By the time this enthusiastic (and a little hyperbolic) paean to Robert Merry’s Museum appeared, the peg-legged “Robert Merry” of the 1840s had given way to a two-legged version, allowing William Ross Wallace to describe him as leaping “free as a glad bird’s graceful wing” without irony.
“Letter to My Daughter Margaretta, With a Set Of Merry’s Museum,” by William Ross Wallace (from Robert Merry’s Museum, April 1860; p. 121)


My daughter! ’tis no gift of gold,

And jewels torn from Orient mine,

That pride or avarice hangs around

The gorgeous, glittering shrine.

But, dear one, ’tis a gift of worth,

More precious than mere shining earth;

When it must melt in that last fire,

My present, like a deathless lyre,

Shall sound the truth, and grandly be

A denizen of eternity!


For only on its pages look;

Are they not of the soul a nurse,

A beautifier, and a key

To this great universe?

What facts upon the spirit start!

What sweet tales purify the heart!

What sentiments, as pure as flowers

By angels kissed in Eden bowers,

Lift up the soul to spheres that shine

Spotless, and nearest the Divine!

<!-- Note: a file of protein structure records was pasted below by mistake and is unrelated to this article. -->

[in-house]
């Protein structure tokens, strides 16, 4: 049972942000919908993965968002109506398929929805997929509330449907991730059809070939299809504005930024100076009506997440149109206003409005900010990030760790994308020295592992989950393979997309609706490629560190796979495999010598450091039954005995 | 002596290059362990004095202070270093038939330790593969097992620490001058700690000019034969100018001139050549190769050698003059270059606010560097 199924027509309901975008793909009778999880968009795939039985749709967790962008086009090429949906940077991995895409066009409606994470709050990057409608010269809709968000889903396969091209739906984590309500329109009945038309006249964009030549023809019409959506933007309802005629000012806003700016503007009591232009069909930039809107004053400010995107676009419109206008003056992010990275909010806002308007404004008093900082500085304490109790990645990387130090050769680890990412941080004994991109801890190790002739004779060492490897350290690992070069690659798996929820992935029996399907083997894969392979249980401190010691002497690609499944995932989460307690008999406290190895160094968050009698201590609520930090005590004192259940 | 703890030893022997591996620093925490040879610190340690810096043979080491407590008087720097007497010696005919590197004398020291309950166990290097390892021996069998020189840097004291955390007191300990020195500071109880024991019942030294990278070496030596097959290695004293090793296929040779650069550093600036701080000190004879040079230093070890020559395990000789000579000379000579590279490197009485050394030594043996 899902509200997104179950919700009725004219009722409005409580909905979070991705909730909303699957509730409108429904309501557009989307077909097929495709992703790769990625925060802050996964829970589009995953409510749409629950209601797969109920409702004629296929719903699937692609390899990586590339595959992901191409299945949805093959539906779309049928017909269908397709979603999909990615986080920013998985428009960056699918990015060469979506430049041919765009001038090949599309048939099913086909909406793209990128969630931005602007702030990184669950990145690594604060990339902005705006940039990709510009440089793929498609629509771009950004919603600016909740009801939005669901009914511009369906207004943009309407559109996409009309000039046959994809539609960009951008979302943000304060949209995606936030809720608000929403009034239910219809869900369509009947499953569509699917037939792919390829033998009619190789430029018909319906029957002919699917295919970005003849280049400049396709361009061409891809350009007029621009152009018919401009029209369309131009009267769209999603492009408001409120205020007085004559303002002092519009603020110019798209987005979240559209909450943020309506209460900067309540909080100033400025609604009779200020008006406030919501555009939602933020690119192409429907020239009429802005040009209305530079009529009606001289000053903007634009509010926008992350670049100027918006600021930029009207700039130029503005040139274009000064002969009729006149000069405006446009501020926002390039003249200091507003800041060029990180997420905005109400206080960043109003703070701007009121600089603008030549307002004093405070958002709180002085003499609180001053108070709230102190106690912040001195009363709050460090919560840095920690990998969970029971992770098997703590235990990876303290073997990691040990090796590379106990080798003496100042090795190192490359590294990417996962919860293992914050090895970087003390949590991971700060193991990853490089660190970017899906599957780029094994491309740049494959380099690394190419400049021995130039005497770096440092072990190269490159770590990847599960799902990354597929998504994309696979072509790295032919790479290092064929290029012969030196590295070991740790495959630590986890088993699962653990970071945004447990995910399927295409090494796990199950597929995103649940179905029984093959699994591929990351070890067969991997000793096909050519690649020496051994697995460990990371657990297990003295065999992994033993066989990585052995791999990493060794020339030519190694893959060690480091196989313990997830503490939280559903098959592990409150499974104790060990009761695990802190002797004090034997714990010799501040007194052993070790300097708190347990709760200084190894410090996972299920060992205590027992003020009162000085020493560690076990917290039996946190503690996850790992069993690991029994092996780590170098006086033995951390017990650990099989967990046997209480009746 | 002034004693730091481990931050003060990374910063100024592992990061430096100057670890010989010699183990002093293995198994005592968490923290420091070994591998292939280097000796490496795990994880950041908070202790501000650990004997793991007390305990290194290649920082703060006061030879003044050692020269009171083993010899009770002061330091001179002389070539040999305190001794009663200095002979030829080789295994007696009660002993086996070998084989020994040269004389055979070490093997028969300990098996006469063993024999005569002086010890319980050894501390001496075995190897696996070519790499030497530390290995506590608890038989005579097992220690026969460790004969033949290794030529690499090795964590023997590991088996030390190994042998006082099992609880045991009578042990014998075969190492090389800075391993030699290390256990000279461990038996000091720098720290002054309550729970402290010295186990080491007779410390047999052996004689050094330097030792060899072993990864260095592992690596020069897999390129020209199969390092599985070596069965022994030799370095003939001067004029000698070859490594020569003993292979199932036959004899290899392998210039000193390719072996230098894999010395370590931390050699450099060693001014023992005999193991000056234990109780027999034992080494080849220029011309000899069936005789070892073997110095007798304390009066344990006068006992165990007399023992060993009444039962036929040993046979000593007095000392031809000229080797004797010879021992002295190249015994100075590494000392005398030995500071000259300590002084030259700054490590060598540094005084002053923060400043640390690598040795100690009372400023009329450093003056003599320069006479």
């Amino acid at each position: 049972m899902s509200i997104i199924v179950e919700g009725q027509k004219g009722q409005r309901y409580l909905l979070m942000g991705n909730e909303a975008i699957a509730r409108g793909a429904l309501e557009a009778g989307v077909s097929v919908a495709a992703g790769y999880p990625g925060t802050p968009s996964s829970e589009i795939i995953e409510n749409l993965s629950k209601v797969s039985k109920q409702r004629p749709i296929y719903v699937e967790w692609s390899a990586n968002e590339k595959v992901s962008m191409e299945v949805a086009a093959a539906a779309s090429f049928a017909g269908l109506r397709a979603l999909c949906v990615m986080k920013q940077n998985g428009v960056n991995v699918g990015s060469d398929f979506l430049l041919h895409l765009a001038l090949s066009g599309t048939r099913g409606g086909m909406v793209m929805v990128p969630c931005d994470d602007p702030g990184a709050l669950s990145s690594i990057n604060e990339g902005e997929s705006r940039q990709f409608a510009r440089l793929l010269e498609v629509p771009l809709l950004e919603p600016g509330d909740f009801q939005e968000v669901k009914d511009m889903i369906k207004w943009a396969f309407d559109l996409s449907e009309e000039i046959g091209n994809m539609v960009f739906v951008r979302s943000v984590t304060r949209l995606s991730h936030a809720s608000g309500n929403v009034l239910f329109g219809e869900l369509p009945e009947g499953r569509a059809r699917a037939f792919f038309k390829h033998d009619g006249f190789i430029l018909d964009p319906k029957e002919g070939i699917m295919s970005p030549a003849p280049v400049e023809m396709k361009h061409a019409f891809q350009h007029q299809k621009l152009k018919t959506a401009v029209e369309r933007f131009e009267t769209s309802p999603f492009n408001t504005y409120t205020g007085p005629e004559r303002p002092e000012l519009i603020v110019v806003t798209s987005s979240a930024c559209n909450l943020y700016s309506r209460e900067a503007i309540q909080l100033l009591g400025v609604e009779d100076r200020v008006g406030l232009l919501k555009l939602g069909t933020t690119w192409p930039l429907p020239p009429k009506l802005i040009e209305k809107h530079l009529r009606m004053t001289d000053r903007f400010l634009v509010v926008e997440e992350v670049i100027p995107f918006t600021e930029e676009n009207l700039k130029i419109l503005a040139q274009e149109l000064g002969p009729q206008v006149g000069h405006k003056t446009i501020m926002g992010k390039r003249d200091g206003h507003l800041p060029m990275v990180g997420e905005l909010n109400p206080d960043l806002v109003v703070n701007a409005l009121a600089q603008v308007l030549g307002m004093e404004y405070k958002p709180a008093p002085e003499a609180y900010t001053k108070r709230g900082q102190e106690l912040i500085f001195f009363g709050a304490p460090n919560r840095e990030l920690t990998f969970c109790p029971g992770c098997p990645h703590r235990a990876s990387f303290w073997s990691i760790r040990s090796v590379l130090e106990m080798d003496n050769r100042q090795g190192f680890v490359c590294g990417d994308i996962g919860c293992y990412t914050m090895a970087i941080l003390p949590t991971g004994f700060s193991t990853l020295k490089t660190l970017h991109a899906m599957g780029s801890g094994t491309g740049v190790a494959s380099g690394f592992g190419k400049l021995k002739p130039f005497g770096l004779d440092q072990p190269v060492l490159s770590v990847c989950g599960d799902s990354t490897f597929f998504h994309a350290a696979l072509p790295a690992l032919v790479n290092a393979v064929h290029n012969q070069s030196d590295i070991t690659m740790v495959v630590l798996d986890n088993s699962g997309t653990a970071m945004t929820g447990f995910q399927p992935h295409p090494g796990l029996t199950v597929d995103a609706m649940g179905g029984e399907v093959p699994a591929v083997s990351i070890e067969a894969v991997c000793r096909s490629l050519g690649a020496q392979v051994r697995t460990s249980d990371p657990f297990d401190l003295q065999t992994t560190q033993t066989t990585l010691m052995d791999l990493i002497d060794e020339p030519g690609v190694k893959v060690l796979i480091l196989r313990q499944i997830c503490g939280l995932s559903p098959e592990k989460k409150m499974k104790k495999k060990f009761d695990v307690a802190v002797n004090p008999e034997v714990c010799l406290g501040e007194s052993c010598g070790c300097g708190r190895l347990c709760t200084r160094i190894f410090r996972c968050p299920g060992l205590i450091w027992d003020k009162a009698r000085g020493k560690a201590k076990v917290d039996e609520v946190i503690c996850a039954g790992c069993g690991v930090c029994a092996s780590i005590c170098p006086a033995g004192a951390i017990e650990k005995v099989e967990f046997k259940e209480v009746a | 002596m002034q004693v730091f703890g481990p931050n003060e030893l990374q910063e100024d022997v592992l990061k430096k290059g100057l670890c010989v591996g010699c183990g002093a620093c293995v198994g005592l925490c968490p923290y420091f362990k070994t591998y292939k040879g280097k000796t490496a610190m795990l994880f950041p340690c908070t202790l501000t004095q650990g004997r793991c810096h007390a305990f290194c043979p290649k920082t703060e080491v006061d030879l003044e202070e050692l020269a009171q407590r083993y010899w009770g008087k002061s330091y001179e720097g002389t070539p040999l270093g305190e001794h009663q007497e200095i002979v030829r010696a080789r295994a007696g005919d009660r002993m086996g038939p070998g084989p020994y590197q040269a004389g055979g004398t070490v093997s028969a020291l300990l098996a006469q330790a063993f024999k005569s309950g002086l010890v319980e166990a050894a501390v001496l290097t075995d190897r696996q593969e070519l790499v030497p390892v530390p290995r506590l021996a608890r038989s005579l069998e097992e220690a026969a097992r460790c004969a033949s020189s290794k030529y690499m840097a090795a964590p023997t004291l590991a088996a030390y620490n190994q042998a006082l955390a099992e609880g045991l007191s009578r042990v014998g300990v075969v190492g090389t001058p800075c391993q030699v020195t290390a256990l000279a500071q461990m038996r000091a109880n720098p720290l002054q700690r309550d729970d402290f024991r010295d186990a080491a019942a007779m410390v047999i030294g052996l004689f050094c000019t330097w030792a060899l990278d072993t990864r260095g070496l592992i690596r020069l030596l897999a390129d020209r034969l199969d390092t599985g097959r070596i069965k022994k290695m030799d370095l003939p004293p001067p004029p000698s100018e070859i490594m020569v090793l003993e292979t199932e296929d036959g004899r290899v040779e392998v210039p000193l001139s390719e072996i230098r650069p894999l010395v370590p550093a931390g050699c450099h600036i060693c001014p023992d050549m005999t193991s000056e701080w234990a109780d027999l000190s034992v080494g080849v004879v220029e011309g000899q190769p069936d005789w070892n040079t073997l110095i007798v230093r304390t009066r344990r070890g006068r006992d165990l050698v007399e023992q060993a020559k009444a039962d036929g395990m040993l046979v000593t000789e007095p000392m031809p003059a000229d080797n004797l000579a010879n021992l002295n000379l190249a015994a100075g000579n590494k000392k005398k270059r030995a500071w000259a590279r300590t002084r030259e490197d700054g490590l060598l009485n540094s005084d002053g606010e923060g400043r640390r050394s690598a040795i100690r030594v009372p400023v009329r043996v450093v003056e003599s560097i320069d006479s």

O see how bright-eyed MERRY leaps,

Free as a glad bird’s graceful wing;

Through Nature’s own God-given paths—

To sweet youth minist’ring!

O how he takes each little hand

In his, and leads through every land!

How mild, but firm, his voice that tells

Of Nature’s own miraculous spells

In ocean, mountain, vale, and sky,

Spreading with Heaven’s own love on high!


My daughter! then, wilt thou not hold

My gift more precious than all mines?

Dost thou not see its essence glow

On spiritual shrines?

My darling one! O let its light

Pierce ignorance’s brooding night;

And show the commonest wave and sod

Made glorious by the breath of God;

So shalt thou live—clear-minded, good,

A gem of perfect womanhood!

Copyright 1999-2024, Pat Pflieger
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